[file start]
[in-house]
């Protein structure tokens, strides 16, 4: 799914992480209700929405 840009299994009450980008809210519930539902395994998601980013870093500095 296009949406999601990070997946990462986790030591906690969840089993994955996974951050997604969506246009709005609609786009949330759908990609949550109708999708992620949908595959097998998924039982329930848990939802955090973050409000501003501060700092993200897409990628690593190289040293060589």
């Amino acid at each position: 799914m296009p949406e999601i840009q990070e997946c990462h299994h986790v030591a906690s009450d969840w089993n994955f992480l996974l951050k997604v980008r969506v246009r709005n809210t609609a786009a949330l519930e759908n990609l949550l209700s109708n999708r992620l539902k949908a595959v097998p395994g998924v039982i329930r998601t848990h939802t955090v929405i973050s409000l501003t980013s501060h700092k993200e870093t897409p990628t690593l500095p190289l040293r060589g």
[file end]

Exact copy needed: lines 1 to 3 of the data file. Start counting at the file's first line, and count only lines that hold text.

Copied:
[in-house]
């Protein structure tokens, strides 16, 4: 799914992480209700929405 840009299994009450980008809210519930539902395994998601980013870093500095 296009949406999601990070997946990462986790030591906690969840089993994955996974951050997604969506246009709005609609786009949330759908990609949550109708999708992620949908595959097998998924039982329930848990939802955090973050409000501003501060700092993200897409990628690593190289040293060589």
């Amino acid at each position: 799914m296009p949406e999601i840009q990070e997946c990462h299994h986790v030591a906690s009450d969840w089993n994955f992480l996974l951050k997604v980008r969506v246009r709005n809210t609609a786009a949330l519930e759908n990609l949550l209700s109708n999708r992620l539902k949908a595959v097998p395994g998924v039982i329930r998601t848990h939802t955090v929405i973050s409000l501003t980013s501060h700092k993200e870093t897409p990628t690593l500095p190289l040293r060589g």